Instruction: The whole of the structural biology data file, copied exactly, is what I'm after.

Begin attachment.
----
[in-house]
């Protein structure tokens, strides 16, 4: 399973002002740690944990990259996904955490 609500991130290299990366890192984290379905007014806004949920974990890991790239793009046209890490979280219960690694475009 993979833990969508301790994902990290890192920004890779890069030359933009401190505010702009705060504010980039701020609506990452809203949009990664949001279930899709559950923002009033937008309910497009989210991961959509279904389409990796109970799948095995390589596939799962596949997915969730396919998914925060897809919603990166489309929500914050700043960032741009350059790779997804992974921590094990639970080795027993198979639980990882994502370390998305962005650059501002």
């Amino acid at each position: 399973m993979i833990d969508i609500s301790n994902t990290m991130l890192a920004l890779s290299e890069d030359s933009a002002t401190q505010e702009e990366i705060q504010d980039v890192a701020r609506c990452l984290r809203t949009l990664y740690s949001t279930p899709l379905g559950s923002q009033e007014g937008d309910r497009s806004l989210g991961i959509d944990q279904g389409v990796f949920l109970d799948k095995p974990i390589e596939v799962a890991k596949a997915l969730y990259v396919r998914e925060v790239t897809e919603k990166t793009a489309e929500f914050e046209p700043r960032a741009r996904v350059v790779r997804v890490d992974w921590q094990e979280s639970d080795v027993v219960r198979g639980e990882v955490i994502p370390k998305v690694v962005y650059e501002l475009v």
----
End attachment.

[in-house]
């Protein structure tokens, strides 16, 4: 399973002002740690944990990259996904955490 609500991130290299990366890192984290379905007014806004949920974990890991790239793009046209890490979280219960690694475009 993979833990969508301790994902990290890192920004890779890069030359933009401190505010702009705060504010980039701020609506990452809203949009990664949001279930899709559950923002009033937008309910497009989210991961959509279904389409990796109970799948095995390589596939799962596949997915969730396919998914925060897809919603990166489309929500914050700043960032741009350059790779997804992974921590094990639970080795027993198979639980990882994502370390998305962005650059501002």
């Amino acid at each position: 399973m993979i833990d969508i609500s301790n994902t990290m991130l890192a920004l890779s290299e890069d030359s933009a002002t401190q505010e702009e990366i705060q504010d980039v890192a701020r609506c990452l984290r809203t949009l990664y740690s949001t279930p899709l379905g559950s923002q009033e007014g937008d309910r497009s806004l989210g991961i959509d944990q279904g389409v990796f949920l109970d799948k095995p974990i390589e596939v799962a890991k596949a997915l969730y990259v396919r998914e925060v790239t897809e919603k990166t793009a489309e929500f914050e046209p700043r960032a741009r996904v350059v790779r997804v890490d992974w921590q094990e979280s639970d080795v027993v219960r198979g639980e990882v955490i994502p370390k998305v690694v962005y650059e501002l475009v």